Generally, a trial court has broad discretion in determining whether to grant a petition for a restraining order under this statutory scheme. (See Gonzalez v. Munoz (2007) 156 Cal.App.4th 413, 420 (Gonzalez).) The DVPA permits a court, upon a showing of “reasonable proof of a past act or acts of abuse” (§ 6300), to issue a protective order restraining any person from contact, for the purpose of preventing a recurrence of domestic violence. (Ibid.)

On review of an order granting or denying a protective order under the DVPA, we consider whether the trial court abused its discretion. (Burquet v. Brumbaugh (2014) 223 Cal.App.4th 1140, 1143 (Burquet).) “'The appropriate test for abuse of discretion is whether the trial court exceeded the bounds of reason. When two or more inferences can reasonably be deduced from the facts, the reviewing court has no authority to substitute its decision for that of the trial court.”' (Gonzalez, supra, 156 Cal.App.4th at p. 420.) We accept as true all evidence tending to establish the correctness of the trial court's findings, resolving every conflict in the evidence in favor of the judgment. (Burquet, supra, 223 Cal.App.4th at p. 1143.) Under the substantial evidence test, the pertinent inquiry is whether substantial evidence supports the court's finding—not whether a contrary finding might have been made. (See In re Alexandria P. (2016) 1 Cal.App.5th 331, 355.)

In this case, Hernandez did not file a respondent's brief. However, that failure does not affect Fregoso's burden to show the court abused its discretion in issuing the DVPA restraining order. (Burquet, supra, 223 Cal.App.4th at p. 1141, fn.1.)


Fregoso contends the court abused its discretion because “the evidence showed [Hernandez] was not afraid of [Fregoso].” Noting that Hernandez sought the TRO soon after he filed for dissolution of the marriage, Fregoso contends Hernandez's “timing and conduct in requesting that restraining order smacks of game-playing and bad faith.” He emphasizes there were “no police reports” of the alleged domestic violence, and no arrests or convictions. He claims Hernandez sought a restraining order to gain a tactical advantage against him in future child custody proceedings. Asserting there was undisputed evidence Hernandez had consensual sex with him after obtaining the TRO, Fregoso contends such conduct “obviously showed that [Hernandez] did not fear [him] or need protection from him.”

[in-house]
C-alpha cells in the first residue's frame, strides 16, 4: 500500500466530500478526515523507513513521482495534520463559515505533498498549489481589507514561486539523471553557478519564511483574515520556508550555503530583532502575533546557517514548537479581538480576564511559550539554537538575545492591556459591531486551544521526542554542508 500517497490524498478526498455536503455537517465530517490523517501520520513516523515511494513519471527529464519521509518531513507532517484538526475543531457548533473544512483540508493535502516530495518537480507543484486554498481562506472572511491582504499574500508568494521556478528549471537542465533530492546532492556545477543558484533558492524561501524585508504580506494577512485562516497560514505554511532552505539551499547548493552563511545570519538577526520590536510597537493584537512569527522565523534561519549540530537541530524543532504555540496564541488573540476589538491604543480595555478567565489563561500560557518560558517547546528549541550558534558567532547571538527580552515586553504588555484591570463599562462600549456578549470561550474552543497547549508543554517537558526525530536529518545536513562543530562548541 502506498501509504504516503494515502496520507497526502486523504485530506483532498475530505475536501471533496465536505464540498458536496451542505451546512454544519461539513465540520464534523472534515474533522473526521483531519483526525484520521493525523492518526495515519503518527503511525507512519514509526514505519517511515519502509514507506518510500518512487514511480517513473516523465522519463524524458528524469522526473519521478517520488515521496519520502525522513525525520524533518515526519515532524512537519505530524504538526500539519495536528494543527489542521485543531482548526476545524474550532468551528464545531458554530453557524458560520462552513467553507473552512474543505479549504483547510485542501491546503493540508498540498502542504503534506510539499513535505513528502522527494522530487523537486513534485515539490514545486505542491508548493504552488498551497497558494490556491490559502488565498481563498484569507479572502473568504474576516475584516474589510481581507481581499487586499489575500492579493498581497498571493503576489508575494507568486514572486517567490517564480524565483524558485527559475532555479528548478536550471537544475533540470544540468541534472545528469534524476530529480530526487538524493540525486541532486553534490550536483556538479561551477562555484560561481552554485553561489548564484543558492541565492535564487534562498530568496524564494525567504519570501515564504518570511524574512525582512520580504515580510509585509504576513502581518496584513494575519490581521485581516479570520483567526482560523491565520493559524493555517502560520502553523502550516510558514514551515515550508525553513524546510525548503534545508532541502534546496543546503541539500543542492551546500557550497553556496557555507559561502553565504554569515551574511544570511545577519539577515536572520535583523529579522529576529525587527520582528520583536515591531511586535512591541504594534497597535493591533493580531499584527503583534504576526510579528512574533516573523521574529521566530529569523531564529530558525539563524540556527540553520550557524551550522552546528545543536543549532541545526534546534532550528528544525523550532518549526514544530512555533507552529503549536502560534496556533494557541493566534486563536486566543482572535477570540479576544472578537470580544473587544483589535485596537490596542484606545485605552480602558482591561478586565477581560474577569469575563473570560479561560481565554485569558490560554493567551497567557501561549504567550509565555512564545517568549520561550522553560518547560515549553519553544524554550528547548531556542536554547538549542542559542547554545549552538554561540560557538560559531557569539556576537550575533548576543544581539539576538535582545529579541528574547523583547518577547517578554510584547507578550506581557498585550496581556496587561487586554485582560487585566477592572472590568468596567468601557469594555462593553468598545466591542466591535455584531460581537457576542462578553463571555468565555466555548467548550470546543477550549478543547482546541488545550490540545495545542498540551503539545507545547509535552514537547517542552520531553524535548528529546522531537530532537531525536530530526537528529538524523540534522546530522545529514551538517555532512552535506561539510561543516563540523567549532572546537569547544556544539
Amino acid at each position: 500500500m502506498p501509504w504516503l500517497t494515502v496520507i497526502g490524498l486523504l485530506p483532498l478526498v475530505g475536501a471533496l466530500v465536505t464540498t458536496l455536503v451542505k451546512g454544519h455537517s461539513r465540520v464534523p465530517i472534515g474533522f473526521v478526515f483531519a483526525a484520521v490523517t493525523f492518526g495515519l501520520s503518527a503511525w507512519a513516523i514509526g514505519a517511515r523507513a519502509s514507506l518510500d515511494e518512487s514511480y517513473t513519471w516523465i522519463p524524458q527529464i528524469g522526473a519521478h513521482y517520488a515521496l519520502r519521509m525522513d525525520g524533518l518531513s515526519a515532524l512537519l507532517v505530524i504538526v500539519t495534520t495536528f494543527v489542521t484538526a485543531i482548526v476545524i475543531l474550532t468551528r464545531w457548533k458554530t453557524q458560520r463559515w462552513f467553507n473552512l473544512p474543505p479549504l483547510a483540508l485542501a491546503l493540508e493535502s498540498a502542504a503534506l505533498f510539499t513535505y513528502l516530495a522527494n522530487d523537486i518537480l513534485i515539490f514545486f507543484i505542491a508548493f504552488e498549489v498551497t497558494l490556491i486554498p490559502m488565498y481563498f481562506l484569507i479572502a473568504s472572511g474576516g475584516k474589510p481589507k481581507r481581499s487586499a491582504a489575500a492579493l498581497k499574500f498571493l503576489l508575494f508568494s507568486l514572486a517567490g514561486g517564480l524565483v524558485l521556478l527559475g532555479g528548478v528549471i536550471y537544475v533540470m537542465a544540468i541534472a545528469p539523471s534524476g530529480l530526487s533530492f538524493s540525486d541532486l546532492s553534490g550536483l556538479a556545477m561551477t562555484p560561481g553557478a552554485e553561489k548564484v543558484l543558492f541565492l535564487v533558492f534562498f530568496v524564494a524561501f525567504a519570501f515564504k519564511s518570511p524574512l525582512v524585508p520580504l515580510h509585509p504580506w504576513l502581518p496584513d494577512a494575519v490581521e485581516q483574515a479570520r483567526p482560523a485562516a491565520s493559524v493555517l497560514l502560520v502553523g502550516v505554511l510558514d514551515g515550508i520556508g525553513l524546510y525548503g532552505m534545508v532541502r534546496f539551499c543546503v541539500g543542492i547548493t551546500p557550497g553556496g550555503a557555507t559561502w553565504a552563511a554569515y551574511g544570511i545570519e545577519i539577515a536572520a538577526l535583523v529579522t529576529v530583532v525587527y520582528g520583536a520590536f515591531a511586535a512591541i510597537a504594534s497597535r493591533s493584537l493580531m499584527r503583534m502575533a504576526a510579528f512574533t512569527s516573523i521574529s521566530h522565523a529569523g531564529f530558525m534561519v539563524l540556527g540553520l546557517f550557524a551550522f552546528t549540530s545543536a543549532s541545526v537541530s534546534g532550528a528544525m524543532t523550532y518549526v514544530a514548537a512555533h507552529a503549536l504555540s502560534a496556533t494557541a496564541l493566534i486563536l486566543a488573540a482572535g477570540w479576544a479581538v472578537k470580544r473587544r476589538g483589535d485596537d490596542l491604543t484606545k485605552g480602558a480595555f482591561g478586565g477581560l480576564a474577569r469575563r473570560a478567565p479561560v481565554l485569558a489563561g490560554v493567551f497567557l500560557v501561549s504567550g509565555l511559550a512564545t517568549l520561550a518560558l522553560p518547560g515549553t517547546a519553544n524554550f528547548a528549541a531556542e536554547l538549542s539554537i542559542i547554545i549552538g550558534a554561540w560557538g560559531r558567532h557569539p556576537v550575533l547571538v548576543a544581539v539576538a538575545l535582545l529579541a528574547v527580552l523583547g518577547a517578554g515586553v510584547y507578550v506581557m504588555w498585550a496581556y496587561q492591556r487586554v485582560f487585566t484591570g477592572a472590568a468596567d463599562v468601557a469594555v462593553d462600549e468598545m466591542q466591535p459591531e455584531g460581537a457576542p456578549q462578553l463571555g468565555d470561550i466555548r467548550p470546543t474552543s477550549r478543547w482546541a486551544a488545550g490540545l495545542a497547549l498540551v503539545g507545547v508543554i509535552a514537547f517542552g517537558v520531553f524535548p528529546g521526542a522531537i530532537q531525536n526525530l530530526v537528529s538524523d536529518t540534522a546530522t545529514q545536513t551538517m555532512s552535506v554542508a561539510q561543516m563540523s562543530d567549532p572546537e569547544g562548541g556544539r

Fregoso's argument is unavailing because it is inconsistent with the standard of review. Based only on Fregoso's own testimony, his factual assertions are supported by the record, and the inferences he draws from those facts are not unreasonable. However, the trial court put more weight in other, contrary evidence, and drew other, reasonable inferences, contrary to the ones Fregoso advocates here, stating that Hernandez had carried her burden of proof. Fregoso's appellate claims fail because under the substantial evidence standard, “[t]he issue is not whether there is evidence in the record to support a different finding, but whether there is some evidence that, if believed, would support the findings of the trier of fact.” (See Fariba v. Dealer Services Corp. (2009) 178 Cal.App.4th 156, 170.)

The testimony of one witness, even that of a party, may constitute substantial evidence. (In re Marriage of Mix (1975) 14 Cal.3d 604, 614.) Hernandez testified: (1) she was afraid of Fregoso; (2) in October 2015, Fregoso “pressed” her head against a mattress with such force, she could not breathe; (3) Fregoso grabbed her arm tightly, with sufficient force to cause bruising and (4) in another incident, he kicked her while she was on the ground; and (5) Fregoso repeatedly struck their two-year-old daughter with a belt. This is ample substantial evidence to support the court's implied finding there was “reasonable proof of a past act or acts of abuse” warranting a domestic violence restraining order. (§ 6300.)

Hernandez also testified the parties' post-TRO sex was part of their six-year repeated cycle of violence, gifts, forgiveness, sex, and then repeated acts of violence. Thus, the evidence Fregoso primarily relies upon as showing the court abused its discretion was explained by Hernandez in a manner consistent with the court's determination to issue the order.


The order is affirmed. Because Hernandez did not file a brief in this court, there are no costs on appeal to award.*



The opinion in this case filed October 21, 2016, was not certified for publication. It appearing the opinion meets the standards for publication specified in California Rules of Court, rule 8.1105(c), the request pursuant to rule 8.1120(a) for publication is GRANTED.

IT IS HEREBY CERTIFIED that the opinion meets the standards for publication specified in California Rules of Court, rule 8.1105(c); and

ORDERED that the words “Not to Be Published in the Official Reports” appearing on page 1 of said opinion be deleted and the opinion herein be published in the Official Reports.


1.   All statutory references are to the Family Code unless otherwise specified.

2.   Fregoso outweighs Hernandez by approximately 44 pounds.

FOOTNOTE.   Judge of the San Diego Superior Court, assigned by the Chief Justice pursuant to article VI, section 6 of the California Constitution.